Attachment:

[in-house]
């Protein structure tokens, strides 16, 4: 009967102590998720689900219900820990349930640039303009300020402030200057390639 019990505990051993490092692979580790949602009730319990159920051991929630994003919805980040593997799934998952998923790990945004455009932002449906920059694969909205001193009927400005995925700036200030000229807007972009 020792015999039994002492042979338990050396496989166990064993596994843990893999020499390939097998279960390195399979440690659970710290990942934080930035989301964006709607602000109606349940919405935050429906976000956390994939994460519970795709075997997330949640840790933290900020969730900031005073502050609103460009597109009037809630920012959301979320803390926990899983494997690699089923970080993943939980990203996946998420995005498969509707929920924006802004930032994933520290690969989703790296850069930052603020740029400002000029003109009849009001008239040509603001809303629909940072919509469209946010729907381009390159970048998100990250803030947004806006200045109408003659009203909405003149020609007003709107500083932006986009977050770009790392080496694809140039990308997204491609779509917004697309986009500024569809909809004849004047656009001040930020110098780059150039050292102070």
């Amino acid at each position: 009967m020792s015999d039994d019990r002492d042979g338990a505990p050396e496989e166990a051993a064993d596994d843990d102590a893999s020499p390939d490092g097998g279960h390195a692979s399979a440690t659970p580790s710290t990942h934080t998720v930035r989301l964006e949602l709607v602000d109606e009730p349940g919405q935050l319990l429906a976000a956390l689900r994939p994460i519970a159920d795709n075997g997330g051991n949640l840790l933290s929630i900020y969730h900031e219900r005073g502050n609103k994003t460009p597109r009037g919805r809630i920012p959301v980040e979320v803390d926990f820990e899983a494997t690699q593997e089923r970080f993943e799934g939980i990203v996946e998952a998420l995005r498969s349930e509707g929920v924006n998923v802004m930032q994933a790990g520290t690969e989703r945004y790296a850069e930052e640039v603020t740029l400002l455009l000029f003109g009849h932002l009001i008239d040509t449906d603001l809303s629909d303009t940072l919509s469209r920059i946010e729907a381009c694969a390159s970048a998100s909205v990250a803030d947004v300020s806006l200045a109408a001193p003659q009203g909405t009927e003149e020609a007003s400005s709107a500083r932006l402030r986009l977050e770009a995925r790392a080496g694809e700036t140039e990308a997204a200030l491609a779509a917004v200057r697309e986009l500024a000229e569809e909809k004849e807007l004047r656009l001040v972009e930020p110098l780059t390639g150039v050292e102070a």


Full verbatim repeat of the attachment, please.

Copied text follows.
[in-house]
């Protein structure tokens, strides 16, 4: 009967102590998720689900219900820990349930640039303009300020402030200057390639 019990505990051993490092692979580790949602009730319990159920051991929630994003919805980040593997799934998952998923790990945004455009932002449906920059694969909205001193009927400005995925700036200030000229807007972009 020792015999039994002492042979338990050396496989166990064993596994843990893999020499390939097998279960390195399979440690659970710290990942934080930035989301964006709607602000109606349940919405935050429906976000956390994939994460519970795709075997997330949640840790933290900020969730900031005073502050609103460009597109009037809630920012959301979320803390926990899983494997690699089923970080993943939980990203996946998420995005498969509707929920924006802004930032994933520290690969989703790296850069930052603020740029400002000029003109009849009001008239040509603001809303629909940072919509469209946010729907381009390159970048998100990250803030947004806006200045109408003659009203909405003149020609007003709107500083932006986009977050770009790392080496694809140039990308997204491609779509917004697309986009500024569809909809004849004047656009001040930020110098780059150039050292102070």
């Amino acid at each position: 009967m020792s015999d039994d019990r002492d042979g338990a505990p050396e496989e166990a051993a064993d596994d843990d102590a893999s020499p390939d490092g097998g279960h390195a692979s399979a440690t659970p580790s710290t990942h934080t998720v930035r989301l964006e949602l709607v602000d109606e009730p349940g919405q935050l319990l429906a976000a956390l689900r994939p994460i519970a159920d795709n075997g997330g051991n949640l840790l933290s929630i900020y969730h900031e219900r005073g502050n609103k994003t460009p597109r009037g919805r809630i920012p959301v980040e979320v803390d926990f820990e899983a494997t690699q593997e089923r970080f993943e799934g939980i990203v996946e998952a998420l995005r498969s349930e509707g929920v924006n998923v802004m930032q994933a790990g520290t690969e989703r945004y790296a850069e930052e640039v603020t740029l400002l455009l000029f003109g009849h932002l009001i008239d040509t449906d603001l809303s629909d303009t940072l919509s469209r920059i946010e729907a381009c694969a390159s970048a998100s909205v990250a803030d947004v300020s806006l200045a109408a001193p003659q009203g909405t009927e003149e020609a007003s400005s709107a500083r932006l402030r986009l977050e770009a995925r790392a080496g694809e700036t140039e990308a997204a200030l491609a779509a917004v200057r697309e986009l500024a000229e569809e909809k004849e807007l004047r656009l001040v972009e930020p110098l780059t390639g150039v050292e102070a």